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Suggested annotations for Hallie Rubenhold's book "The Five" (2019)

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  • Suggested annotations for Hallie Rubenhold's book "The Five" (2019)

    This thread is for people to post corrections of errors, warnings about possibly incorrect statements, and uncredited sources of other material in Hallie Rubenhold's book.

    Periodically I'll try to collect these into lists to be maintained in the resources section of the site.

    Initially, I had thought we could also collect statements for which no source was cited, but on reflection I think there would be too many of those. So I'd suggest including only statements that are known or strongly suspected to be incorrect, and statements for which no source is cited but whose source can be identified.

  • #2


    Let me first add the one that astonishes me most.

    In the pre-publication spin for The Five we were told that ‘they’ (the C5) ‘rubbed shoulders with Charles Dickens’. Unfortunately, in the book Hallie failed to supply anything other than vague (and largely anachronistic) geographical overlaps between Dickens and Polly Nichols. This is Charles Dickens we are talking about, the obsessive London walker, who if we use Hallie’s definition of ‘rubbing shoulders’ probably did so with anyone who set foot in London during his lifetime (1812 - 1870).

    On page 20, she writes:

    ‘… the author of Oliver Twist had come to know these dingy courts and foetid alleys intimately in his youth when he worked as a shoe black…’

    There’s no evidence that Dickens ever worked as a shoe black. As a child he worked in a blacking factory at Hungerford Stairs, but that’s not the same as being a shoe black, someone who used blacking to polish the shoes of those who could afford the service on the streets. At the time a shoe black’s customers would have been gentlemen who probably didn’t venture too far into the ‘dingy courts etc’ to get their shoes cleaned. And Hungerford Stairs were at the western end of the Strand, roughly where Charing Cross Station sits today, not at the the eastern end of Fleet Street where Polly was born and raised.

    For an ‘historian’ to display so much ignorance of the subject, place and social conditions she is writing about is absolutely mind-boggling.


    Comment


    • #3
      In the next sentence, still on page 20, we are told:

      ‘Polly, as Caroline Walker’s daughter came to be called, would spend her first years in the same lodgings as the fictional Fagin and his pick-pocketing boys’.

      Polly was born in Dawes Court (more about that later) which wasn’t where the fictional Fagin had his lair. That was further north near Saffron Hill/Field Lane (more about Field Lane too).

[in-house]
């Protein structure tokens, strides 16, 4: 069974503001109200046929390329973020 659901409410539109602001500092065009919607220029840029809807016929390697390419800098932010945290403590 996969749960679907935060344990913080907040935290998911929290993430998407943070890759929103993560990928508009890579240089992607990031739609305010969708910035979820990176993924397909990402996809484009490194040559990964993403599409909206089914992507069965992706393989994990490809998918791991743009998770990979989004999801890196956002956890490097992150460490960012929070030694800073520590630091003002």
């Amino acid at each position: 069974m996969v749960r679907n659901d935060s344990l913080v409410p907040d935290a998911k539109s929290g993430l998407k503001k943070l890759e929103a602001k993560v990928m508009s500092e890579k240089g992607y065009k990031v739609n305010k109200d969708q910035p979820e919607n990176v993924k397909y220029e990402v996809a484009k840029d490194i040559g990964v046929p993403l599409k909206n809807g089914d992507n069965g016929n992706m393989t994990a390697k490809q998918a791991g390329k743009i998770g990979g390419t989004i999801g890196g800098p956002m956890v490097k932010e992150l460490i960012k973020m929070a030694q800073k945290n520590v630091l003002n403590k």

The Walker family then moved to Harp Alley, which was getting closer to Field Lane, but still not in the same fictional ‘lodgings’ as Fagin and his boys.

      Comment


      • #4
        There’s a thread on Dawes Court. Essentially HR got, or more likely was given, the wrong idea about the history of Dawes Court. This error requires her to be have been unaware of the Great Fire of London.

        https://www.jtrforums.com/forum/vict...53-dawes-court

        Comment


        • #5
          The Field Lane thing is Hallie applying a source describing conditions thereabouts to Dawes Court where Polly was born and conveniently leaving out the reference to Field Lane, thereby misleading her readers, most of whom will have assumed she was describing conditions in Dawes Court itself rather than an older, more run-down district the other side of Holborn.

          See pages 22/3 and the associated note 5.


          This is from the Dawes Court thread:
          Attached Files

          Comment


          • #6
            I don't know if this fits here in this post or I should deal with it in a different one, since I have my doubts that this is an invention or a mistake. If one is able to put aside all the embellishments and fantasies, one can clearly see the collaboration or contribution of Neal Shelden (such as HR claims), so I do not rule out anything that I can read in her book before checking it out.

            There is one part of Annie's parents' story in HR's that has me puzzled, the one concerning their supposed children Eli (1849-1854) and Miriam (1851-1854), who died (supposedly from scarlet fever) at home in 15 Raphael St, along with his two other brothers mentioned (too) by Shelden in Mary Jane Kelly & The Victims Of Jack The Ripper (not in The Victims of Jack the Ripper), who also lived at num ? Raphael Street: William and George William Thomas.